It isn’t necessarily true that vegetable juicing at home is for everyone. But we believe that for some, it’s a great way to consume antioxidant rich, immunity boosting fruits and vegetables despite the busy schedule.
For young professionals who are always working, food options can be limited to what is near the office – or these days, what can be prepared or delivered at home. So, juicing could present a good alternative.
What are some vegetable juicing benefits? Let us count the ways.
Seasonal vegetables. Fruits in season. We see these words in menus–what do they mean? For many of us, much of its meaning has eroded. The ingredients in these supposed seasonal dishes hardly change. Practically any produce is available all year round given the dominance of industrialized farming and globalization of supply chains in these modern times.
While year-round availability certainly has its benefits such as convenience, eating in season has so much to offer. Seasonal produce is known to be more flavorful because they are naturally grown and ripened in the most optimal conditions, as nature intended them. To cook and eat according to the season is to cook and eat them at their freshest. In a further demonstration that nature knows best, those that grow in season together taste great together, making planning dishes and menus easier.
This gives our partner chefs an idea of what fruits and vegetables they can expect to get on a once a week or twice a month basis. We understand the chefs and their teams need to balance experimenting and innovating with different flavors on one end with being operationally efficient on the other.
Working in a big kitchen that operates all year requires a lot of planning — from menu crafting to logistics management to food preparation. So, being able to anticipate the availability of certain produce helps.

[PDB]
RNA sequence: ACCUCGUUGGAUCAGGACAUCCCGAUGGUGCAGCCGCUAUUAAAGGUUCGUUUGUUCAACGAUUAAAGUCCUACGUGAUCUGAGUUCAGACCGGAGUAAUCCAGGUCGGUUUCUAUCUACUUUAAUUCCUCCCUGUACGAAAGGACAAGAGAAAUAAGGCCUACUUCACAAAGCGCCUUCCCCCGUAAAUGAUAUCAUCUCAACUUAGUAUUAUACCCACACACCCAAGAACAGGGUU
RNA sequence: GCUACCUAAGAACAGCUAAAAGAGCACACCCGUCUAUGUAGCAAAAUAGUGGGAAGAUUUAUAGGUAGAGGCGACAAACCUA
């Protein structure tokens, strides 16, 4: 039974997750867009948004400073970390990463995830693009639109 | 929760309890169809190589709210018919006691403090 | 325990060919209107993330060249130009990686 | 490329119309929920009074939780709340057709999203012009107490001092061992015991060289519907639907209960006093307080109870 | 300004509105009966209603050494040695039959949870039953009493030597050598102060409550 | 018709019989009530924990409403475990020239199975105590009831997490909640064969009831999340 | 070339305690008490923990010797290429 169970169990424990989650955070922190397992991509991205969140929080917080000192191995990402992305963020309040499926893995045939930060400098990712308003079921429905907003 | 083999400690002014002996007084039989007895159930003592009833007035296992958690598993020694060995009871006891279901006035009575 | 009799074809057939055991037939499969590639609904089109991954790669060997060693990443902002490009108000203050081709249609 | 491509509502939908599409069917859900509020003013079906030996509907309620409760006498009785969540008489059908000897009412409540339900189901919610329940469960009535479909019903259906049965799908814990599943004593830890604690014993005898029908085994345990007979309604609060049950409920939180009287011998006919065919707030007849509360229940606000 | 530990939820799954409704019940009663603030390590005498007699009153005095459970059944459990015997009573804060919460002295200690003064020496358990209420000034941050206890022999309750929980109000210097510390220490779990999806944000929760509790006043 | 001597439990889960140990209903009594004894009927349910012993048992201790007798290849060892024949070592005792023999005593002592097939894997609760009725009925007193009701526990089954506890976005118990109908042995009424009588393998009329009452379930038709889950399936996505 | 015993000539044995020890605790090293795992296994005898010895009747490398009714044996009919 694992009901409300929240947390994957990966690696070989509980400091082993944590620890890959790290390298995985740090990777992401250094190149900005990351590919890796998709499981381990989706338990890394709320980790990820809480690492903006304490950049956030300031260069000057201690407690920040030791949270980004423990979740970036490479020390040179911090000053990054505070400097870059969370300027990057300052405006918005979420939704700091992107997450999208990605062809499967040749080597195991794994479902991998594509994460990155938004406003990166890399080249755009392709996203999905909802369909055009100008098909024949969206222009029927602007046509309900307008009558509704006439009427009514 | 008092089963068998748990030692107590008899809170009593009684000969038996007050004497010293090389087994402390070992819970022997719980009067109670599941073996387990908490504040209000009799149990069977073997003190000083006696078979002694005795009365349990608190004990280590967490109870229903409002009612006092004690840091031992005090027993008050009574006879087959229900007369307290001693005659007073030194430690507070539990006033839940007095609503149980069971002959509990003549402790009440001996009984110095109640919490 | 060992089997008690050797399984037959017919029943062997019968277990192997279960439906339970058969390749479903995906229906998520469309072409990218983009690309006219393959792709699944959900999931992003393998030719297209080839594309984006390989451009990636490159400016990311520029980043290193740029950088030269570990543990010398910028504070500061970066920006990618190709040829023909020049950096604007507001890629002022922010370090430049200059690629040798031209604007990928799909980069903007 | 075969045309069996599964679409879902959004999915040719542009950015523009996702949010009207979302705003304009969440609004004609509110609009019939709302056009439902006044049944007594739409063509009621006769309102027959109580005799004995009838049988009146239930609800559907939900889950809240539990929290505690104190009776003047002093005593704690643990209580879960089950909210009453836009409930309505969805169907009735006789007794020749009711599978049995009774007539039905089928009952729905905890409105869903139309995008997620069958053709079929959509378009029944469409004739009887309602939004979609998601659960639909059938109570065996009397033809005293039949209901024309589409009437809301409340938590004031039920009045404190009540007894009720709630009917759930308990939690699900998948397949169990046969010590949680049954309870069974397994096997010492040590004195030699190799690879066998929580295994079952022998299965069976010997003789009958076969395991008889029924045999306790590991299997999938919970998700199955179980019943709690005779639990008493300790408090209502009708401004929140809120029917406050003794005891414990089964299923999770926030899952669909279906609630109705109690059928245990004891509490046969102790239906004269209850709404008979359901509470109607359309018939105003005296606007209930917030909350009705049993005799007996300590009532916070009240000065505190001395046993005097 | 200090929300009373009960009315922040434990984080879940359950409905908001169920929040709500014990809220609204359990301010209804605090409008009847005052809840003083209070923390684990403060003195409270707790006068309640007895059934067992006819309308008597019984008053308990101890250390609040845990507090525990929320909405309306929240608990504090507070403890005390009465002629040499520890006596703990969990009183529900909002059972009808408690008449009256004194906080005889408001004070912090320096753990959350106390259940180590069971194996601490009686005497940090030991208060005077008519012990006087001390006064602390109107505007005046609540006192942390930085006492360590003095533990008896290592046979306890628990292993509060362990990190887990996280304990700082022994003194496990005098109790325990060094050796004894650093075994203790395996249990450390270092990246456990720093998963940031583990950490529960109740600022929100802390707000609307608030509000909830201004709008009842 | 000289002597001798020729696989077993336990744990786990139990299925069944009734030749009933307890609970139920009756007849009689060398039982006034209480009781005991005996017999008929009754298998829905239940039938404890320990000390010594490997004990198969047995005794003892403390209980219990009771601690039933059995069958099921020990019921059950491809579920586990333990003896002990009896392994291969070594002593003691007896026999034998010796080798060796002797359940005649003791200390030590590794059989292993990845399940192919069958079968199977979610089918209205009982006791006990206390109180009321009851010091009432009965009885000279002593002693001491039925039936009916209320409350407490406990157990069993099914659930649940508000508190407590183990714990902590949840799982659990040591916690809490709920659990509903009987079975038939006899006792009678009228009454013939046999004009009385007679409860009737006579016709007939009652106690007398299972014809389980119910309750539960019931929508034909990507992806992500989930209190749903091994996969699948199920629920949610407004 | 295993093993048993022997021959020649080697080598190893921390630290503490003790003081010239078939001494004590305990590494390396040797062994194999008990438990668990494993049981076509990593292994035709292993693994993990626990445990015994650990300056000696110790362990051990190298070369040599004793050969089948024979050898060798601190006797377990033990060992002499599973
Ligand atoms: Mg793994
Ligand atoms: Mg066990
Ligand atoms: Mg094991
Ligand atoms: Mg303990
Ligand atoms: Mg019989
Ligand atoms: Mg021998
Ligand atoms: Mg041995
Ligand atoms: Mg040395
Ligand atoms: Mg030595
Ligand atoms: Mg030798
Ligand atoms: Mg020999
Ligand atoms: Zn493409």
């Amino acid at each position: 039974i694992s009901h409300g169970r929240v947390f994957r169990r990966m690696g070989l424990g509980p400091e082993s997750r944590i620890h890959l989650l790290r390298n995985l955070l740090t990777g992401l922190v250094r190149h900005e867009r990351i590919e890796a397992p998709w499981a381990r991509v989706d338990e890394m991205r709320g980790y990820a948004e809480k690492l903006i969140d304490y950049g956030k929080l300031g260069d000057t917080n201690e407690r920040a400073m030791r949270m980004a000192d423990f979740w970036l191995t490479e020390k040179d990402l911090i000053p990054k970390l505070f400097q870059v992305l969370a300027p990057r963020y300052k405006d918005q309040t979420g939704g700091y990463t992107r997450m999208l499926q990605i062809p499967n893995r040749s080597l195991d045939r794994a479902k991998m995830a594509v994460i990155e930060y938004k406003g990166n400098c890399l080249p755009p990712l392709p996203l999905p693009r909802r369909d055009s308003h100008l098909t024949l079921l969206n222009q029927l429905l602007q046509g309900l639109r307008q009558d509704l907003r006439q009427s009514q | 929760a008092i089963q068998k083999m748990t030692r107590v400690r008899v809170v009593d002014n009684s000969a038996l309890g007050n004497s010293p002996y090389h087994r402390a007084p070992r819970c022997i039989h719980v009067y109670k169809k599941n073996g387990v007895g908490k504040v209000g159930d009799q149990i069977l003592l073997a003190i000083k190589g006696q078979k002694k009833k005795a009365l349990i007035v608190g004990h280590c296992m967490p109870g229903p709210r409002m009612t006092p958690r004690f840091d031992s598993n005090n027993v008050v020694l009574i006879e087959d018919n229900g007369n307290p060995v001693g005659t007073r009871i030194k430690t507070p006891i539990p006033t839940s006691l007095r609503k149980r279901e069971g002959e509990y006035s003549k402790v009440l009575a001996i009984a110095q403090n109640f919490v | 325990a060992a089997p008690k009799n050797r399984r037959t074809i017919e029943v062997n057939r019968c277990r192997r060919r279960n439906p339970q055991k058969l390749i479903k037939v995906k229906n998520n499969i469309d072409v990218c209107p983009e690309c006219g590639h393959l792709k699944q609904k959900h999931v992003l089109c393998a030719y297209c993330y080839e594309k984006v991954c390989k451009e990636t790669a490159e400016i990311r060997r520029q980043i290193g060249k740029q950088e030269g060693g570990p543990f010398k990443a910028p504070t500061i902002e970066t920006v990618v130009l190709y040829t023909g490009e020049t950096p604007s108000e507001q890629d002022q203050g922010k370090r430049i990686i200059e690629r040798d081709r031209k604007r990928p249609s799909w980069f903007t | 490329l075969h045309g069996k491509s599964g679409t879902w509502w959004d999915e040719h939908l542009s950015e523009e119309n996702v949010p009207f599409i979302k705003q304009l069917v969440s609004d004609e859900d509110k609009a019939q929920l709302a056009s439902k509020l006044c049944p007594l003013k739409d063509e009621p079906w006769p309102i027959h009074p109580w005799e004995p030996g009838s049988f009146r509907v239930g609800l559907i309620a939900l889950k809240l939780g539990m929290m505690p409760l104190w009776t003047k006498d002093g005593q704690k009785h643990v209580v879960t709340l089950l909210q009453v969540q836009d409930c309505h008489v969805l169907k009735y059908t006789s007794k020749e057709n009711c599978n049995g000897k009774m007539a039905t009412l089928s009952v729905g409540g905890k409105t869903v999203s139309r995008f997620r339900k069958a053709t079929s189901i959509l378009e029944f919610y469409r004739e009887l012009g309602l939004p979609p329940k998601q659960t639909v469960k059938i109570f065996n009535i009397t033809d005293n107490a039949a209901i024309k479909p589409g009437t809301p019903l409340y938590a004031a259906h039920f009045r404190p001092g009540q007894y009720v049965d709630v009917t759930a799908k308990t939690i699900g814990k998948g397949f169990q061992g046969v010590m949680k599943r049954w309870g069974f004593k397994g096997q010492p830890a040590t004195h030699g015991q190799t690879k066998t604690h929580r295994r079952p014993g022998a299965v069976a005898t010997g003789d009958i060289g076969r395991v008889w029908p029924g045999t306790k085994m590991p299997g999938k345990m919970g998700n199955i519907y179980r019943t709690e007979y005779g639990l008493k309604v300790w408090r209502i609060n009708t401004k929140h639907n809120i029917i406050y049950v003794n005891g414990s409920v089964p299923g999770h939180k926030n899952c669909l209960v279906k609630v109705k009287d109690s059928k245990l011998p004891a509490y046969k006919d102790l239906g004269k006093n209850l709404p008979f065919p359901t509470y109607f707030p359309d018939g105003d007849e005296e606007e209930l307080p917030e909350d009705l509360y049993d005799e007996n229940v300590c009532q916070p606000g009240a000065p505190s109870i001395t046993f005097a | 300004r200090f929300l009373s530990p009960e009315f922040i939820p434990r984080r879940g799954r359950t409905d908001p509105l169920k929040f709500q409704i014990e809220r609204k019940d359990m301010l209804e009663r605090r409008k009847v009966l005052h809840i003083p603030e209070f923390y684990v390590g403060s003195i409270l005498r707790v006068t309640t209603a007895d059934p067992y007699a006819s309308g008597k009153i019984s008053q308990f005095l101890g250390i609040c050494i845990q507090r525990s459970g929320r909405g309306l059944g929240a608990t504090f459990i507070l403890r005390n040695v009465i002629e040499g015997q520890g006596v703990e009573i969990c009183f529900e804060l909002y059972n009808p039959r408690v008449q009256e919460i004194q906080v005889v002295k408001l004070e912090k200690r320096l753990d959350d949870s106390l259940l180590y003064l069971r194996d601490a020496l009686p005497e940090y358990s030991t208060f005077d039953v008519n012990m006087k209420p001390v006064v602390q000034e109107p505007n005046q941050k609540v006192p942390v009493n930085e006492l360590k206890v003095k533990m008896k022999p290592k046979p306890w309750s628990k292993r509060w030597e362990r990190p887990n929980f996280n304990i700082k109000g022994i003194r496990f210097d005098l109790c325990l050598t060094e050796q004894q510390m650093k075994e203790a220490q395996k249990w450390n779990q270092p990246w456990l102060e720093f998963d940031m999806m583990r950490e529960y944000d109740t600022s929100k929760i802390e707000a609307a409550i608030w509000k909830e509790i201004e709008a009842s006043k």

You can see our programmed crops here along with some ideas on what they taste and feel like.
Over the years, the popular image of the chef as a tyrant has grown stale and a chef’s disavowal of his role and impacts on the food system has long expired. These days, any chef worth his/her salt has set their sights on a bigger dream—that of changing the world.
And changing the world with food is no mere rhetoric—it’s possible. The food system—from how food is grown, processed, transported, distributed, and consumed—is a sprawling global system with far-reaching impacts: from the farmers’ rights and access to resources to the extreme weather changes we’re witnessing to our health and well-being and to the plastic packaging around the neck of a sea turtle. As such, changes (as well as inaction), deliberate or otherwise, are sure to have impacts. Some are just more visible than others.
Bewildered by the bayong? Timid about our tampipi? While a CSA subscription is a gateway to creativity in the kitchen for some, it’s a nerve-wracking adventure for others. Your weekly farm share need not turn into a farm scare. It’s like muscle that we can develop with each weekly subscription. Here are a few tips to build your CSA confidence!
Hi friends, how have you been? We hope this continues to find you safe and strong.
It’s been almost two months since the lockdown started, can you believe it? The May 15 deadline, and with it the possibility of the gradual transition from ECQ to general community quarantine, might be on the horizon.